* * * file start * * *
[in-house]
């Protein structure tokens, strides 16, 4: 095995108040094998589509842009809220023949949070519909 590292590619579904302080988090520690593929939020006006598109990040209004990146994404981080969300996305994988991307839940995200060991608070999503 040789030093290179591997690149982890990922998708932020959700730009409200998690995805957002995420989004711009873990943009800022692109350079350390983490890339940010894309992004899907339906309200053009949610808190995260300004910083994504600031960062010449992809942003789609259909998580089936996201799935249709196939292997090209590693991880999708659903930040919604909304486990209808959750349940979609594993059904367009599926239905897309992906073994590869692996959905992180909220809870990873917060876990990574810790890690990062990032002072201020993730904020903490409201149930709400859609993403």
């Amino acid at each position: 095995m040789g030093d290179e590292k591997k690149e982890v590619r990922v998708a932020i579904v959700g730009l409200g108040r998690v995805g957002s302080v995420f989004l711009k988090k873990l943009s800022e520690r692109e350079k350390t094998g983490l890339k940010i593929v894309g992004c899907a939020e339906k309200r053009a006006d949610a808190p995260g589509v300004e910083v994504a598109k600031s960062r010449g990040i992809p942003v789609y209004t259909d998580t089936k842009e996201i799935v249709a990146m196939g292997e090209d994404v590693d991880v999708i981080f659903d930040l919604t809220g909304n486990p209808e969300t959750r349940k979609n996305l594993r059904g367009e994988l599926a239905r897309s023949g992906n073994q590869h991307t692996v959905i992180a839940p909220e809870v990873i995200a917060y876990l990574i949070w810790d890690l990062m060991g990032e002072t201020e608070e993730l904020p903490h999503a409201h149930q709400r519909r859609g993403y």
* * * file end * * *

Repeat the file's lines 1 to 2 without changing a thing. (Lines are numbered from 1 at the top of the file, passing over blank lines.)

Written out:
[in-house]
């Protein structure tokens, strides 16, 4: 095995108040094998589509842009809220023949949070519909 590292590619579904302080988090520690593929939020006006598109990040209004990146994404981080969300996305994988991307839940995200060991608070999503 040789030093290179591997690149982890990922998708932020959700730009409200998690995805957002995420989004711009873990943009800022692109350079350390983490890339940010894309992004899907339906309200053009949610808190995260300004910083994504600031960062010449992809942003789609259909998580089936996201799935249709196939292997090209590693991880999708659903930040919604909304486990209808959750349940979609594993059904367009599926239905897309992906073994590869692996959905992180909220809870990873917060876990990574810790890690990062990032002072201020993730904020903490409201149930709400859609993403």